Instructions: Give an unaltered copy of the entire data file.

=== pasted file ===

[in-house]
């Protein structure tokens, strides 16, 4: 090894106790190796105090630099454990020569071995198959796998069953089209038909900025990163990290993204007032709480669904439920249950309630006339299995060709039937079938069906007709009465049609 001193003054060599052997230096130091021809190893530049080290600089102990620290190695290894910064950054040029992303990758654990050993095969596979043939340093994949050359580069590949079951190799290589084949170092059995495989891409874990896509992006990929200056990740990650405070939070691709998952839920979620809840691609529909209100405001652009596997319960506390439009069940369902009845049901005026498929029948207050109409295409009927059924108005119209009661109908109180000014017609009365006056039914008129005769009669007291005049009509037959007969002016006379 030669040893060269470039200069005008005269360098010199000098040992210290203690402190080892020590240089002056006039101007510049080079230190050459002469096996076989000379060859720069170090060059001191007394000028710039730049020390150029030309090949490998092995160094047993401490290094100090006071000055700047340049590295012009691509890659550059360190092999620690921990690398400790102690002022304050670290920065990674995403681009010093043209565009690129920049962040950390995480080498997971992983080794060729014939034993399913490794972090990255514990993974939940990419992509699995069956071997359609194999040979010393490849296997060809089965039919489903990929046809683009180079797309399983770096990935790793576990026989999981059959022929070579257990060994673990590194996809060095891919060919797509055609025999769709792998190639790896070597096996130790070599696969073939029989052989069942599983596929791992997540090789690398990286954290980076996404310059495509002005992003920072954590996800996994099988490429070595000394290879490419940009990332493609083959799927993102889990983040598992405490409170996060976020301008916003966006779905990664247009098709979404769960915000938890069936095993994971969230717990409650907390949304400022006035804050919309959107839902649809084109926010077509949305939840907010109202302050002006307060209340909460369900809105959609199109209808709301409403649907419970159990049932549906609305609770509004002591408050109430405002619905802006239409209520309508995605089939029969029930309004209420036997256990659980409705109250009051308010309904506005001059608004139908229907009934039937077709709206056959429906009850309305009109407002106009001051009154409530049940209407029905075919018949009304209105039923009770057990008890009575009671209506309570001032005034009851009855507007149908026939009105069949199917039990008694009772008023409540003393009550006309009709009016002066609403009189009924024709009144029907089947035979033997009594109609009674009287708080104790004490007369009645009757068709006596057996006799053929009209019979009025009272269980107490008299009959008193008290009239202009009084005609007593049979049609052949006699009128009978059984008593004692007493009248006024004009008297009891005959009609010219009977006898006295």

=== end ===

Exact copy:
[in-house]
């Protein structure tokens, strides 16, 4: 090894106790190796105090630099454990020569071995198959796998069953089209038909900025990163990290993204007032709480669904439920249950309630006339299995060709039937079938069906007709009465049609 001193003054060599052997230096130091021809190893530049080290600089102990620290190695290894910064950054040029992303990758654990050993095969596979043939340093994949050359580069590949079951190799290589084949170092059995495989891409874990896509992006990929200056990740990650405070939070691709998952839920979620809840691609529909209100405001652009596997319960506390439009069940369902009845049901005026498929029948207050109409295409009927059924108005119209009661109908109180000014017609009365006056039914008129005769009669007291005049009509037959007969002016006379 030669040893060269470039200069005008005269360098010199000098040992210290203690402190080892020590240089002056006039101007510049080079230190050459002469096996076989000379060859720069170090060059001191007394000028710039730049020390150029030309090949490998092995160094047993401490290094100090006071000055700047340049590295012009691509890659550059360190092999620690921990690398400790102690002022304050670290920065990674995403681009010093043209565009690129920049962040950390995480080498997971992983080794060729014939034993399913490794972090990255514990993974939940990419992509699995069956071997359609194999040979010393490849296997060809089965039919489903990929046809683009180079797309399983770096990935790793576990026989999981059959022929070579257990060994673990590194996809060095891919060919797509055609025999769709792998190639790896070597096996130790070599696969073939029989052989069942599983596929791992997540090789690398990286954290980076996404310059495509002005992003920072954590996800996994099988490429070595000394290879490419940009990332493609083959799927993102889990983040598992405490409170996060976020301008916003966006779905990664247009098709979404769960915000938890069936095993994971969230717990409650907390949304400022006035804050919309959107839902649809084109926010077509949305939840907010109202302050002006307060209340909460369900809105959609199109209808709301409403649907419970159990049932549906609305609770509004002591408050109430405002619905802006239409209520309508995605089939029969029930309004209420036997256990659980409705109250009051308010309904506005001059608004139908229907009934039937077709709206056959429906009850309305009109407002106009001051009154409530049940209407029905075919018949009304209105039923009770057990008890009575009671209506309570001032005034009851009855507007149908026939009105069949199917039990008694009772008023409540003393009550006309009709009016002066609403009189009924024709009144029907089947035979033997009594109609009674009287708080104790004490007369009645009757068709006596057996006799053929009209019979009025009272269980107490008299009959008193008290009239202009009084005609007593049979049609052949006699009128009978059984008593004692007493009248006024004009008297009891005959009609010219009977006898006295």